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Tires must perform in real-life situations. You deserve the confidence that the tires you buy can match the driving situations you encounter on a regular basis.


So, that's how all tests in Kal's Tire Testing were designed - only test real-life Canadian driving situations that could easily be encountered. From cornering on icy or dry pavement to understanding how your tires perform on slushy roads, we have the tests to help you find the right tire for your needs.

Braking

In the braking distance test, a vehicle approached a marked line at a consistent speed and braking distance was measured in metres.

Summer Testing vs. Winter Testing

We varied our approach speeds by driving surface and by season for two reasons. First, this represents how most Canadians would normally drive on that surface in each season. Second, testing in both seasons provides an indication of how a tire's performance will be affected by road temperature.

Test
Condition
Summer
(km/h)
Winter
(km/h)
Dry 100 90
Wet 100 70
Gravel 50 N/A
Snow N/A 50
Ice N/A 30
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Cornering

The cornering test demonstrates the lateral traction capabilities of the tire over a range of surfaces from dry to icy pavement, in both summer and winter. To test cornering performance, a vehicle was driven in a radius circle and speed was slowly and progressively increased until the tire could no longer hold the corner and would lose traction.

Summer Testing vs. Winter Testing

To understand how road surface temperatures affect the cornering performance of a tire, our cornering tests are completed in both summer conditions (dry and wet pavement, and gravel roads) and winter conditions (dry, wet and icy pavement). Please note that slush is also tested but completed in a specific slush cornering test.

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Road Noise

The road noise of a tire was measured with a decibel meter on a marked stretch of road at a set speed. Using a decibel meter, the peak decibel level was recorded for each tire.

Summer Testing vs. Winter Testing

As road temperatures increase or decrease, road noise generally increases and decreases as well. To understand these potential changes, we test road noise in both summer and winter.

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Hydroplane Resistance

Hydroplane resistance was measured with repeated runs through a puddle that was maintained at a 4 cm depth. Starting at 80 km per hour, the speed of the vehicle was increased in 5 km per hour increments over repeated runs until the point where the tires lost traction or the vehicle reached 100 km per hour.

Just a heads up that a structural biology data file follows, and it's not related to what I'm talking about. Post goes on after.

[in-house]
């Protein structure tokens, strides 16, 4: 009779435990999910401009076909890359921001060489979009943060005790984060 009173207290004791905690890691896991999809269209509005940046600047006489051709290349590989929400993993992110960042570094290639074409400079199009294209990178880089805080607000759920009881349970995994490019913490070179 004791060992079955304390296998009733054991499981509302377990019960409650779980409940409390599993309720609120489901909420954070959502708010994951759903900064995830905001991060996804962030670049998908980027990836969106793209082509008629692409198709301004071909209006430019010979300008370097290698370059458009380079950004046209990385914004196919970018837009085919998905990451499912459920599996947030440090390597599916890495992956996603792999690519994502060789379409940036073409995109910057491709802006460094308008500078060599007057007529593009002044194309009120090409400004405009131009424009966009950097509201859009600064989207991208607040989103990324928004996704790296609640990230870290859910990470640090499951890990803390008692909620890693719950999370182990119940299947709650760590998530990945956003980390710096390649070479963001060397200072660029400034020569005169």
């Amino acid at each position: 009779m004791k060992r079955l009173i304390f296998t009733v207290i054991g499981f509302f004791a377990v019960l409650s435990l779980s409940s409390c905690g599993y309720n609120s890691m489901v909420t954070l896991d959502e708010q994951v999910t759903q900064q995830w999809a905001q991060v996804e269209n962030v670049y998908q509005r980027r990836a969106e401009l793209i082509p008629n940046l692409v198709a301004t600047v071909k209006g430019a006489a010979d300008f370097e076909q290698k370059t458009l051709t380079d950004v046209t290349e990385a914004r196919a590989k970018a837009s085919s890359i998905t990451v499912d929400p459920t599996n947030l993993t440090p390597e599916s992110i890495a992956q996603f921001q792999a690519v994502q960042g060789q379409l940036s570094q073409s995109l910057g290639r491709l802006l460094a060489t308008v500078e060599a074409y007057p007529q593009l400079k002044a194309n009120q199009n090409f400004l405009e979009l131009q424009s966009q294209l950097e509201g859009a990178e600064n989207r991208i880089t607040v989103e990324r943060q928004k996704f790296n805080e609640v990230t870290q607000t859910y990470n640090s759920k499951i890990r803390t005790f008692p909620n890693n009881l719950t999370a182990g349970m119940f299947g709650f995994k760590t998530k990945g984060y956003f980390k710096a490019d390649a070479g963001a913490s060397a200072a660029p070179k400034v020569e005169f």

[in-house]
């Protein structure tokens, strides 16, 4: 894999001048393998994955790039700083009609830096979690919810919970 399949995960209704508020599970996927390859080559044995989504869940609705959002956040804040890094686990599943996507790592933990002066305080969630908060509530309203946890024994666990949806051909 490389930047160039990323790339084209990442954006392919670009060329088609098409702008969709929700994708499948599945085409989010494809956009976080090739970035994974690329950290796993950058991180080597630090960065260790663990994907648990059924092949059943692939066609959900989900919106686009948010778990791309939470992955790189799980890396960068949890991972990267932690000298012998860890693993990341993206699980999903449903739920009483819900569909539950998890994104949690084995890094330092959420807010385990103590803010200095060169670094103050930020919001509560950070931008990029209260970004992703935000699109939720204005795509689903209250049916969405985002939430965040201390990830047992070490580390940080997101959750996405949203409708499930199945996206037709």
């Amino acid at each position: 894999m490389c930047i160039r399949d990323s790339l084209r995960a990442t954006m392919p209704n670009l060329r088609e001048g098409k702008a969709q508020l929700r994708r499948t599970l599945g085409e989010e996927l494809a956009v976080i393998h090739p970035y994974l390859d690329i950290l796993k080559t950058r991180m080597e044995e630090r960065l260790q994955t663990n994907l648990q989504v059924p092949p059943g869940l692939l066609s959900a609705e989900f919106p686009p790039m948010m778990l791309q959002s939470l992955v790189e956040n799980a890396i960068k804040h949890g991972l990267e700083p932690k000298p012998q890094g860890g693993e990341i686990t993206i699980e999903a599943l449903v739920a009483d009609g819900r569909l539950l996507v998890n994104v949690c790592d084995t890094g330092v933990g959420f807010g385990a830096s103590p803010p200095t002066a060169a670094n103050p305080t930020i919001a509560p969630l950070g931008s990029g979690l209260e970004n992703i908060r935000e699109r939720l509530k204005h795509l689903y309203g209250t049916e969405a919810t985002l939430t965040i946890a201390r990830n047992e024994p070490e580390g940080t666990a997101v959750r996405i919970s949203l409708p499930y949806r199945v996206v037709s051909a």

Summer Testing vs. Winter Testing

How a tire resists hydroplaning can be significantly influenced by the temperature of the standing water and the road surface. Consistent with our goal of testing tires in the most common Canadian driving conditions, we also test hydroplane resistance in both summer and winter.

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Rolling Resistance

Rolling resistance was measured by driving the vehicle at a consistent speed of 80 km per hour over a marked 10 km stretch of road. The average kilometres per 100 litres was then measured.

Summer Testing vs. Winter Testing

To understand how road temperature impacts a tire's performance in rolling resistance, we test in both summer and winter.

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Mud Acceleration

Mud acceleration was measured with trucks accelerating from a standing start in a pit of mud to a marked finish line. The time to cover the 6 metre distance was captured for each tire.

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Slush Straight Line

Straight line stability on slush was measured by accelerating the vehicle through a large patch of loose slush and snow until traction loss occurred.

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Slush Cornering

Slush cornering was tested with a corner set up with 5-7 cm of slush consistent throughout. Slush was raked in between vehicle tests to keep conditions consistent. The vehicle was driven around the corner until traction loss was observed.

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Want to see some actual results? Search for Tires and look for the Tested icon.